The Chief Executive Officer, Finawell Capital Limited, Mr Tunde Oyekunle advised stockbrokers to consider alternative income streams such as setting up of a strong fixed income desk to trade bonds and forex. He also recommended commodity trading and Derivatives such as forward contracts to boost income in the wake of recession.
Mr Oyekunle’s view was corroborated by the Chief Dealer, Coo Hedge Securities and Investment, Mr Samuel Ndata who urged his colleagues to diversify whatever little income in stockbroking to agriculture in order to stay afloat.
Mr David Adonri, the Chief Executive Officer, Highcap Securities Limited stated that to remain in business, stockbrokers must embark on austerity measures by cutting cost and patiently awaiting recovery of the economy.
The Relationship Officer, Foresight Securities and Investment Limited, Mr Fakrogba Charles who noted that economy moves in cycles said that stockbrokers should advise investors to invest in value stocks as recession is not a permanent feature.
In his response, the Principal Partner and Chief Executive Officer, Alicorn Consulting Limited, Mr Segun Oye simply explained that, “Recession comes with external factors that can only be managed by aggressive reduction of overhead and option of innovative diversification.
Speaking as well on the economic recession in the country, Managing Director/CEO, B. Adedipe Associates, Dr Biodun Adedipe, said that the recession is bad news for all stakeholders, and it also demands creativity and pragmatism to reverse. He tasked the government to provide leadership by spending more, especially on infrastructure to prevent a full blown depression and push for economic recovery.
Dr Adedipe further charged the government on the need to make business environment more friendly, ensure policy alignment with expansionary necessity and press more into transparency and value for money spending.
According to him, the government needs to revisit the exchange rate policy — the current arrangement is counterproductive for an import dependent economy with weak real sector.”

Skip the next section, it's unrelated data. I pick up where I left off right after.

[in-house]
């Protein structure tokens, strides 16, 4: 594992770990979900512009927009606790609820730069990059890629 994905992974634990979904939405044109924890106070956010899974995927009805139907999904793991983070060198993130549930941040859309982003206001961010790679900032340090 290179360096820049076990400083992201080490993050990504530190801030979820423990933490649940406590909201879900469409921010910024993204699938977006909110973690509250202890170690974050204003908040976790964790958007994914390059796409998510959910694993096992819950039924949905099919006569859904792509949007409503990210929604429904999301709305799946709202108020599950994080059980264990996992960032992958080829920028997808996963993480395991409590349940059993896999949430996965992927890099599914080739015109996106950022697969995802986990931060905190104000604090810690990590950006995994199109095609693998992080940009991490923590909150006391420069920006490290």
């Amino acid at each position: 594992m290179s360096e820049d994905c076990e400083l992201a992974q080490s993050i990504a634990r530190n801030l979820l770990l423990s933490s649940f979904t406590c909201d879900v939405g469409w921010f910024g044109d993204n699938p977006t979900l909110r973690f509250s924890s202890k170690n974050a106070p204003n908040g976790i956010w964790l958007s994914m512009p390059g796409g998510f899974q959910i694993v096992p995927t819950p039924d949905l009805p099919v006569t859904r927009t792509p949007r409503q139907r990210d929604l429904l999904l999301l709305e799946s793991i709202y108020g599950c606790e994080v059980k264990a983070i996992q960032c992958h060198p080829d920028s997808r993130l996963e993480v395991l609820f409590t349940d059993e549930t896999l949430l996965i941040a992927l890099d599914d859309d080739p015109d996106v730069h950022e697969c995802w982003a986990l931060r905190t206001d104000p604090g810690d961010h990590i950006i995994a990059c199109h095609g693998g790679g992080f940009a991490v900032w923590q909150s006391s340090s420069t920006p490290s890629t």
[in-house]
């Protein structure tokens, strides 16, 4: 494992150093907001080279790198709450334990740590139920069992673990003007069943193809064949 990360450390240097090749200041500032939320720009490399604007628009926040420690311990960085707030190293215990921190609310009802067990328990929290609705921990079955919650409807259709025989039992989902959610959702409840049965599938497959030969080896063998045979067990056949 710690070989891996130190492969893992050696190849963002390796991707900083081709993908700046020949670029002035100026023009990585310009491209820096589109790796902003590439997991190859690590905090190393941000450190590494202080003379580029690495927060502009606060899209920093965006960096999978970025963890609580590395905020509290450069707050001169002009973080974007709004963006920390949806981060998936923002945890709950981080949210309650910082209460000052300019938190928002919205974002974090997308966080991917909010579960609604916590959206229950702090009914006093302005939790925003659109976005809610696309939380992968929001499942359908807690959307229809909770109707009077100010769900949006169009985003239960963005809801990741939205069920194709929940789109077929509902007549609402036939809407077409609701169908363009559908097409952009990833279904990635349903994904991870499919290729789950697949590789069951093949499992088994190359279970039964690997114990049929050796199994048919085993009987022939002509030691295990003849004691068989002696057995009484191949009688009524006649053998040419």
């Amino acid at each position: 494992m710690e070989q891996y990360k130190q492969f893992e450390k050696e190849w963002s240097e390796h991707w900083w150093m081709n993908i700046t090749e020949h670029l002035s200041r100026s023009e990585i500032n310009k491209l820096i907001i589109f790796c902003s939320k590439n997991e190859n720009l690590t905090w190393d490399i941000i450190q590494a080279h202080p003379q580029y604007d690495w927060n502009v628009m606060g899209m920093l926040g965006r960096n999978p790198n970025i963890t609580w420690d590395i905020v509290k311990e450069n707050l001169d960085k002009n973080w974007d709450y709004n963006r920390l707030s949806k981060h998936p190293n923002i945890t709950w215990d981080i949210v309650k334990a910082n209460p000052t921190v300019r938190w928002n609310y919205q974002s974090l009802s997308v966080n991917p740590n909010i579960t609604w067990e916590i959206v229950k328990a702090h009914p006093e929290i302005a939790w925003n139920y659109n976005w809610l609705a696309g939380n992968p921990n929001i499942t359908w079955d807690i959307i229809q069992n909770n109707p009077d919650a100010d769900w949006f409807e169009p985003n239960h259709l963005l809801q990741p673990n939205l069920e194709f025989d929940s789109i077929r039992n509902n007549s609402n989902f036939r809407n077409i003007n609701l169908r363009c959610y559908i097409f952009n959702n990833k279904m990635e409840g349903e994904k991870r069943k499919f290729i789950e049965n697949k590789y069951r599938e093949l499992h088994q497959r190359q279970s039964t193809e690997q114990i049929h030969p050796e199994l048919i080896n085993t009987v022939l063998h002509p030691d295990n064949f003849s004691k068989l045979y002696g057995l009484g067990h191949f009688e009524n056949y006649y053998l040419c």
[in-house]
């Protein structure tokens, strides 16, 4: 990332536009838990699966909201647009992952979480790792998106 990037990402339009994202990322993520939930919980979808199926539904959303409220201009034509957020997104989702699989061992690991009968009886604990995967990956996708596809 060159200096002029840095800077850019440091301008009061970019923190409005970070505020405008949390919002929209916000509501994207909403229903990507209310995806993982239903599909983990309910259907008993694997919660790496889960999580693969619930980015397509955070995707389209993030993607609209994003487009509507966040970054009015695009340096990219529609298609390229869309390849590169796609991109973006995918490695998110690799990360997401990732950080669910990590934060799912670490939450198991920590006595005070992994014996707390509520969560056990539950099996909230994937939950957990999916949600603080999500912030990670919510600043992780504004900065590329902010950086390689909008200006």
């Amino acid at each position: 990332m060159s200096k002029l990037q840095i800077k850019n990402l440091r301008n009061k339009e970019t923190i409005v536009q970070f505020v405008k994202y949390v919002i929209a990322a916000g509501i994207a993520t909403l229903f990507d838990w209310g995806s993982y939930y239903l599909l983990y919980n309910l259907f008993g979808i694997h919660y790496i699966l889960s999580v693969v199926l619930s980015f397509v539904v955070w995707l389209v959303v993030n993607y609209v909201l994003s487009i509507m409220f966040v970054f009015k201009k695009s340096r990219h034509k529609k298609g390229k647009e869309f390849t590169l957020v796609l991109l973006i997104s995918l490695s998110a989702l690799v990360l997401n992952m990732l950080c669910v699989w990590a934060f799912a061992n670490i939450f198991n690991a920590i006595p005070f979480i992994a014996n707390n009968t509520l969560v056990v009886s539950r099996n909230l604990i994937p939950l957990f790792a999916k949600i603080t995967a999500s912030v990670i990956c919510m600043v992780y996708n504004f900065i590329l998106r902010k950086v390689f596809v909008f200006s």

Also speaking on this development, Managing Director, Cowry Asset Management Limited, Mr Johnson Chukwu, said that with the economy going into a recession, there is the likelihood of more job losses as consumer demand declines further.
“I think that our economic managers at both the fiscal and monetary sides need to evolve coordinated stimulus response to inject liquidity into the System and reverse the economic decline,” he said.”
He, however, urged the nation’s economy managers on why emphasis should be shifted from fighting high rate of inflation to intensifying efforts in restoring economic growth.
In a similar direction, Director-General, Lagos Chamber of Commerce and Industry (LCCI), Mr Muda Yusuf, said government should work to rekindle investors’ confidence in the economy because capital and investment flows from investors are needed to complement government’s developmental drives. His words, “government can rekindle investors’ confidence in the economy by the quality and consistency of its policies.”
Investors Gain N1.09bn as NASD Share Price Rises 9.1%
By Adedapo Adesanya
The unlisted securities market closed the last trading session of the week on a positive note after it appreciated by 0.18 per cent on the back of growth in the share price of NASD Plc.
Business Post reports that the NASD Over-the-Counter (OTC) Securities Exchange returned to the bulls’ territory on Friday after it closed flat on Thursday.
NASD Plc was the major driver of the return of the bourse to the green region as its value went up during the session by N2.45 or 9.1 per cent to close at N26.99 per unit in contrast to N24.54 per unit it closed at the previous session.
As a result of this, the NASD unlisted security index (NSI) moved up by 1.32 points to 745.44 points from 744.12 points, while the market capitalisation gained N1.09 billion to wrap the day at N615.86 billion in contrast to the previous day’s N614.77 billion.
On the activity chart, there was an improvement as the trading volume surged by 34,985.6 per cent because of the 2.3 million units of shares exchanged by market participants compared with the 6,688 units transacted at the previous session.
In the same vein, the trading value rose by 17,680.6 per cent to N63.4 million from the previous day’s N356,563.60, while the number of deals witnessed a 100 per cent rise as investors carried out 12 deals compared to the six deals executed at the previous session.